Going into the semifinals, he decided not to worry about his start and concentrate on moving up later in the course.
“What ended up happening around that corner, I just couldn’t get around anyone,” Hamilton recalled. “Every time you get an opportunity to make a move, it gets shut down almost immediately, so that was really frustrating, but I was happy with how my body is feeling right now, and it’s fun to get into the heats.
“I am always way more comfortable skiing towards the back of the pack and then making a definite move somewhere on the course, so unfortunately for me like this course doesn’t favor doing that too well,” he continued. “You can’t afford to ski at the back and then pass four five people, not enough room or time.”
He added that he enjoyed how different the Dresden course was in comparison to other, much hillier World Cup terrain.
“I think the only super-short flat course we race like this was in Milan [Italy] years ago, so its fun just doing something different,” he said. “The crowd is awesome here.”
U.S. Ski Team Head Coach Chris Grover observed that Hamilton was at a disadvantage trying to move up from behind on Dresden’s course.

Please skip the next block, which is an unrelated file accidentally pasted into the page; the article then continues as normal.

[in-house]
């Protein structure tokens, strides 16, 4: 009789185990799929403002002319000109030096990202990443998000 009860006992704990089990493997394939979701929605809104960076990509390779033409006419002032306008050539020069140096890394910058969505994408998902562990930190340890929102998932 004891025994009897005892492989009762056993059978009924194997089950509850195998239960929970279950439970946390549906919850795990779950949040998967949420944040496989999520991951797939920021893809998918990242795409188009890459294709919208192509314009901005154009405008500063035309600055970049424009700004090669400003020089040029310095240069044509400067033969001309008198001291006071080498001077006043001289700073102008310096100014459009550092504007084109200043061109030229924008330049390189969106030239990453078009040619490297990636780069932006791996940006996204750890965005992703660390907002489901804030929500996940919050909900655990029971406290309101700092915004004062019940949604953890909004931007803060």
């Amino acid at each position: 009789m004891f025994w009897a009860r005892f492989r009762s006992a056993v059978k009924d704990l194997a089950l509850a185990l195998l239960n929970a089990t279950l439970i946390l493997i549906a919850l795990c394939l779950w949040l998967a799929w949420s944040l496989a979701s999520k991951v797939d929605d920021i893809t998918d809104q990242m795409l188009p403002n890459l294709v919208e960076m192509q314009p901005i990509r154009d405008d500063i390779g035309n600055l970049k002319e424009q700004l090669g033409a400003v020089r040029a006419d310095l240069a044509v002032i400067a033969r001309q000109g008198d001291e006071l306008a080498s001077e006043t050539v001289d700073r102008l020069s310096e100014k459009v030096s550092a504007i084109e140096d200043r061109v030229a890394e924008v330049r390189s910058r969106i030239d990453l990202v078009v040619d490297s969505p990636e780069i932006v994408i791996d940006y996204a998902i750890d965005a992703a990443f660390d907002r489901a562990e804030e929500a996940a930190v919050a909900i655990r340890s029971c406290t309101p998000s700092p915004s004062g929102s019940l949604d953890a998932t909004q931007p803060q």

“He made it work in the quarterfinal,” Grover told FasterSkier. “He’s so good when he gets that opening to go. I think we saw in the semifinal that he would be starting to go and then get blocked. And again after the corner, started to go, and got blocked. And under the bridge, started to go, and then got blocked. It’s nobody’s fault, nobody obstructed him or anything like that, it’s just not a course with many passing options. The guys are so well-matched, in a semifinal or final it becomes that much harder. So he’s a little bit frustrated, but I think he’s in good shape.”
Two Americans qualified for the heats in the top 30, with Andy Newell finishing 18th in that preliminary round, but Grover noted the U.S. team’s qualifiers overall were “uncharacteristically poor”.
“To have Erik Bjornsen just miss the qualification, to have Kikkan [Randall] just miss the qualification, to have the four athletes who did go in not have the best qualifications, something was a little bit missing,” he said.
(Bjornsen placed 32nd and Randall 34th in their respective men’s and women’s qualifiers. Bjornsen was 0.23 seconds out of 30th.)
Newell’s run ended in the quarterfinal, after he initially took the lead, ahead of Canada’s Julien Locke, but slipped to sixth on the second half of the course.
“Andy didn’t have the best start, but he got himself to first and he was able to take the best line,” Grover reflected.
He wasn’t sure why Newell then dropped to the back of the group, and Newell wrote in an email that he wasn’t sure what happened, either.
“Felt like I was able to accelerate to the front well but then managed to get swarmed before the last little bump and then it was extremely tough to pass before the finish,” Newell wrote. “I should know better than to let myself get stuck in the middle… on narrow tracks like this if you get stuck in the middle with guys on either side you can’t get a full push and thats how you get swarmed, bad tactics on my part.”